What Holt won’t do is launch a new Lola LMP1 car — he supplies many other teams in LMP1 through Multimatic and does not want to upset existing clients. However, he will continue to supply existing teams, which consist of Rebellion Racing in LMP1 which has just received an update and Dyson, HVM Status GP, DKR Engineering and Gulf Racing Middle East in LMP2.
“LMP2 is potentially interesting,” he says. “I might make a new chassis. With LMP1 the market is shrinking because of the Grand-Am/ALMS merger in North America. It’s also a manufactureronly class really, isn’t it? I have a lot of respect for the guys like Rebellion, but look at Sebring the Audis were more than two seconds a lap quicker and they were probably sandbagging!”
What about making something for the Grand-Am/ALMS merger? “What a mess,” replies Holt. “What do I make? Do I make a Daytona Prototype? Or an LMP2 car? Or should I make an ugly child, a mix between the two? No, in the end I want to support Lola’s existing customer base and Martin, who’s still involved, wants to see what else we can do. I’ve got all the engineers, I’ve got the inventory and I’ve got the eight-year licence to use the Lola name so we’ll see. The next time a bid comes up for World Series or GP3 will I go for them? Maybe. Perhaps I’ll take Dallara on in Formula 3. Will I take them on in the next IndyCar bid? Quite possibly I sure as hell could do something prettier than the current car!”
Despite the lack of firm plans, you get a sense that Holt will keep Lola’s name alive. As I leave, Holt turns and says, “My message here, Ed, is that I will keep the firm going in some way. We have the wherewithal to do it, so we will.” Watch this space.
Surtees takes Buckmore reinds
John Surtees is the new owner of one of the UK’s most famous kart tracks. He hopes to use the Henry Surtees Foundation to develop a facility that will inspire children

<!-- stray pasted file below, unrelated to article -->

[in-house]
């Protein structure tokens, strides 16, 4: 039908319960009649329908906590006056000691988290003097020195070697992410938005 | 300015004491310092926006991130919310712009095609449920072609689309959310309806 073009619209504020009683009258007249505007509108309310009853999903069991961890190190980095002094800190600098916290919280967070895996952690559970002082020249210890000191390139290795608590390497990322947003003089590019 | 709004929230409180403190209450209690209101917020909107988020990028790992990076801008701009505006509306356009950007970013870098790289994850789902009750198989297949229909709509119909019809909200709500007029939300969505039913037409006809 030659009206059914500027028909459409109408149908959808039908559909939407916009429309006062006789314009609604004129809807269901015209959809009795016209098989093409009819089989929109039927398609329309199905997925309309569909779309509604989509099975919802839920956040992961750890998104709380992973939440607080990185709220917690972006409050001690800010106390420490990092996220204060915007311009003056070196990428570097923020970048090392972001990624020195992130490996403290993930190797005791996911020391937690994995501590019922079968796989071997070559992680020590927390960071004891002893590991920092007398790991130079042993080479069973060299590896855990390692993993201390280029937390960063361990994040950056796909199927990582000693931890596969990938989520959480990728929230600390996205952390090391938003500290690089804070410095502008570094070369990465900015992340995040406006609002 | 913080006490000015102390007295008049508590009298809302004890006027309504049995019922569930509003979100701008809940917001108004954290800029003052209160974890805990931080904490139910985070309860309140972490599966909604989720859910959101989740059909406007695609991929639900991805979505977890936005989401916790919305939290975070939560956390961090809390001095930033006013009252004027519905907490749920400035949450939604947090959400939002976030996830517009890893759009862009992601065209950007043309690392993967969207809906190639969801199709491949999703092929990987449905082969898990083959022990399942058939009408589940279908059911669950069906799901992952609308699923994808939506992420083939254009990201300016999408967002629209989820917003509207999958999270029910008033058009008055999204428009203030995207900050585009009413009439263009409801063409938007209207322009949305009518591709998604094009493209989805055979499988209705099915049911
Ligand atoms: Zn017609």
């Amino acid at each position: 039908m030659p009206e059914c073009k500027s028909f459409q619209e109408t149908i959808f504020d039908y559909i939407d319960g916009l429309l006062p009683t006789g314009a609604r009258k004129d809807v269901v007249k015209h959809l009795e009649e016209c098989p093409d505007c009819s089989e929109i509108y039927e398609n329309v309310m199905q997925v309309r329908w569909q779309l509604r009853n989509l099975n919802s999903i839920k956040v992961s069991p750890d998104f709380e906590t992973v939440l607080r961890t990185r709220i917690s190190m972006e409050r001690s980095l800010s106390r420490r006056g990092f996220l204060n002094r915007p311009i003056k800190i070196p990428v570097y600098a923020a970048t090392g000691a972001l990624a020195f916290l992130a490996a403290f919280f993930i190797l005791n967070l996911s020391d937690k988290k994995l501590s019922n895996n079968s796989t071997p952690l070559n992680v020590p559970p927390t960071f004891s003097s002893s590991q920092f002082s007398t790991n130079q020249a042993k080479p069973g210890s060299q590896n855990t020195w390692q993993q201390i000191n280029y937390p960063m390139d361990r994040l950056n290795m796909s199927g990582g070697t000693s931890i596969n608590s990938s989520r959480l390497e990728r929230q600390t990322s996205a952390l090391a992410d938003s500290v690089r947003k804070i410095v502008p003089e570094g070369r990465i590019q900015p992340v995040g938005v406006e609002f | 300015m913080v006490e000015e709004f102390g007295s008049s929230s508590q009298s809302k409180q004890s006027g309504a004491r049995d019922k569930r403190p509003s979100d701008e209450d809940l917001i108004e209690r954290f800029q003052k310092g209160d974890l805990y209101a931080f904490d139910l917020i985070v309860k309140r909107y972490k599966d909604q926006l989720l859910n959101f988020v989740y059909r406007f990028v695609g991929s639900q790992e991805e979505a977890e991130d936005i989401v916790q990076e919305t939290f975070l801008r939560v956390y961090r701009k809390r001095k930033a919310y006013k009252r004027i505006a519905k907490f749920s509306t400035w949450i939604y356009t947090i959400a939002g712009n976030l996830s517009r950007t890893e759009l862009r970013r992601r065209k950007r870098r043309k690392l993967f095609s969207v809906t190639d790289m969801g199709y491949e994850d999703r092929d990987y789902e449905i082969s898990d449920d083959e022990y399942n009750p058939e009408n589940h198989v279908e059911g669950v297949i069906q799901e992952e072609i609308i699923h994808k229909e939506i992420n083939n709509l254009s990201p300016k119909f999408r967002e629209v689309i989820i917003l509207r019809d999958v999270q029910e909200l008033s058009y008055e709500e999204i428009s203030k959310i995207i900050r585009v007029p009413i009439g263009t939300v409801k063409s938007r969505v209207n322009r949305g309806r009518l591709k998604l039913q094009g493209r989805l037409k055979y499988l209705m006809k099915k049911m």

John Surtees’ thoughts on how the motor racing ladder should be restructured are well known: he’s keen to make it easier to progress, even if you’re struggling financially. But now he’s on a mission to inspire young people from outside the sport through a new centre at Buckmore Park, the circuit he bought earlier this year.
It’s more than 13 years since his late son Henry Surtees was taken to Buckmore Park by a friend of John’s. He came back and said, “Dad, that’s what I want to do’.’ Surtees’ connection with Buckmore had begun. Bill Sisley, the owner of the company that operated the track, approached Surtees soon after because he needed to update the facilities. This resulted in John Surtees Ltd getting involved in the design and financing of the clubhouse and paddock buildings on the understanding that the charity which owned the freehold, The Rochester Bridge Trust, would agree with the head leaseholder, the Scouting Association, that the circuit would eventually be sold to Surtees. It didn’t happen.
This year, though, the 1964 Fl World Champion finally got his chance to acquire the freehold. What’s more, John Surtees Ltd has bought up some land adjacent to the current site and is looking at extending the track and creating a centre for the Henry Surtees Foundation, where it will start a programme “to inspire people to go into education”.
Surtees says: “The great thing about Buckmore is that it’s not just a track laid out in a car park. It climbs, it drops, it’s like a mini Brands Hatch and provides a tremendous challenge. It’s great fun to drive. We’ve bought this extra land and we’ll give a part of that to the Foundation to do the training. There’ll also hopefully be a shorter track, which can link to the existing one if you want to use a longer layout. If you don’t want to do that then both tracks, or the existing one and the Henry Surtees centre, can run at the same time.
“Motor vehicles and motor sport are emotional subjects. What I want to do is give young people from the community an opportunity to be inspired by that first visit to a track. What we need to do is create an emotion, because if you can do that it will drive young people forward.
“By acquainting young people with a kart, with spanners, the technology of data systems and engineering, I hope it will inspire them into a career path and more advanced programmes in specialist colleges and universities. We want to be an inspirational feeder into engineering and all the opportunities that exist in motor sport”
At the moment Surtees says that this is “all part of a dream”, but he hopes more pieces will fall into place by the year’s end. Sisley is the leaseholder and has a part to play, which is under negotiation. What is certain is that the track’s future is safe — and that’s good news.
Two forthcoming dates to watch are the Brooklands Team Challenge on June 25, at Mercedes-Benz World in Surrey, and the All Comers Challenge at Buckmore Park on October 23. Motor Sport will be competing in the former, so book your place and show us why we should stick to writing.